• Retinopathy
  • Renal issues
  • Hypothyroidism
  • Sleep apnea, OSA, snoring, sleep-related issues such as restless less syndrome, and CPAP use
  • Neck size
  • History in men of low testosterone
  • Ethnicity: Hispanic or African American descent
  • Age: (over 40 for men and over 50 for women)
  • Career fields (firefighter)

Family history of any of the aforementioned "red flags" and the following factors should also be considered:1,2

  • Heart disease: Stents, bypass surgery, congestive heart failure, or heart attacks (MI)
  • Aneurysms, especially abdominal or intracranial
  • Stroke (CVA) and mini-strokes (TIA)
  • Vascular dementia (or memory changes later in life)
  • For men: Sisters with PCOS
  • Parents or siblings with dentures or dental implants
  • Parents or siblings with a history of gum disease or bleeding gums

If you work in a practice that also provides dental sleep medicine, the following comorbidities may impact your patient and the success of their treatment.3,4

  • Cardiovascular: Arrhythmias, nocturnal angina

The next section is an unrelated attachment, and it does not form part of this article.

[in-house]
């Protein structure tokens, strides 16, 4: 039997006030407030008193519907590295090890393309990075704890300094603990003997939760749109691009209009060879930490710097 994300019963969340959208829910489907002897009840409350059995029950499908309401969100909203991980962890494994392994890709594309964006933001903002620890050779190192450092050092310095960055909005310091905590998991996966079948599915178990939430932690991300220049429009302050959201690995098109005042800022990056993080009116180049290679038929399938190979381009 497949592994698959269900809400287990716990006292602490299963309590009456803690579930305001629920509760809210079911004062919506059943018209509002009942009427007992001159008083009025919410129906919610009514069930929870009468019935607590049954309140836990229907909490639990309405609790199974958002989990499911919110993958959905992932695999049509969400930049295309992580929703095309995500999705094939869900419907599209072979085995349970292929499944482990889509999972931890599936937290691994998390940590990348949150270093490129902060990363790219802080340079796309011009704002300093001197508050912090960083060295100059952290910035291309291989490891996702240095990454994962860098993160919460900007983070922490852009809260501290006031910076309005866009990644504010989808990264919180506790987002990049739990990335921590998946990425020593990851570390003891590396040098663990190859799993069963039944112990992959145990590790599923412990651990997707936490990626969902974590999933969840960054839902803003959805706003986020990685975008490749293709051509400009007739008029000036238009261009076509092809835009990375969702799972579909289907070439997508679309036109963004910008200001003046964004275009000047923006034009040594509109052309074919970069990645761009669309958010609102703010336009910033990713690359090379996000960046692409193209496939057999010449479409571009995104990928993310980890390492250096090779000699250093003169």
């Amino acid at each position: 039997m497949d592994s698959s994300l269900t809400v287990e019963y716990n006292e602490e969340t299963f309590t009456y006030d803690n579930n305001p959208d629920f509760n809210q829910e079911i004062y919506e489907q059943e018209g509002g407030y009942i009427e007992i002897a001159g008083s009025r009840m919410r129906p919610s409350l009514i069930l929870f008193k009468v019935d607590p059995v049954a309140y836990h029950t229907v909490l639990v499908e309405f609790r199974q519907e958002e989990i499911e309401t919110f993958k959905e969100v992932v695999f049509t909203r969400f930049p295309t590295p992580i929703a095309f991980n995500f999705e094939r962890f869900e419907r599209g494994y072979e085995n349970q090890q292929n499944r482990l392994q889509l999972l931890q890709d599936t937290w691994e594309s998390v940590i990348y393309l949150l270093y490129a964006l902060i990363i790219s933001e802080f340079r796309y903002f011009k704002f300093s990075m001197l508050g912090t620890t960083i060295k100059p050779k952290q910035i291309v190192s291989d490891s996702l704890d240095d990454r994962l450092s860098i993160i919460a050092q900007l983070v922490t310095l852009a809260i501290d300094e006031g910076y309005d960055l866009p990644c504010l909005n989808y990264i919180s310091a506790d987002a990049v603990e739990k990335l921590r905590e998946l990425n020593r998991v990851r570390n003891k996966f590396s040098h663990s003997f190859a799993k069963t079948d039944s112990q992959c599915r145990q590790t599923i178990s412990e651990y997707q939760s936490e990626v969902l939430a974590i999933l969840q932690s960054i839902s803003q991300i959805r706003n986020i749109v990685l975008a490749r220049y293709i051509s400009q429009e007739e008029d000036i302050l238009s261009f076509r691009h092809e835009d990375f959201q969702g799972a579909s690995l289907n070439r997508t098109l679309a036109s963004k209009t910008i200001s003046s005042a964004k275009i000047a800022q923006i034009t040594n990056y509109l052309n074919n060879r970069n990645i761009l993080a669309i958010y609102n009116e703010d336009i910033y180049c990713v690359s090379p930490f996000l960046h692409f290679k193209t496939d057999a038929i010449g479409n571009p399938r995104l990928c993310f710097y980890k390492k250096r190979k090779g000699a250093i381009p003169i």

• Respiratory: Chronic obstructive pulmonary disease (COPD), asthma, restrictive lung disease (kyphoscoliosis)
  • Gastrointestinal: Gastro-esophageal reflux disorder (GERD)
  • Endocrine: Thyroid (hyper), growth hormone deficiency/excess
  • Neurologic: Epilepsy, motor neuron disorders, Parkinson disease, amyotrophic lateral sclerosis (ALS)

What I find compelling is how the medical/dental fields are so interconnected and yet so divided. It is vital that we start to work hand in hand to prevent disease or recidivism in all of our patients. I had the wonderful opportunity to hear the late Dr. Lloyd Rudy, a world-renowned cardiovascular and thoracic surgeon speak, and he stated, "Anywhere you have inflammation, our arteries can take on an assault. Periodontal disease has been known to be an initiator of the inflammatory process in the body, and patients need to be screened for this disease."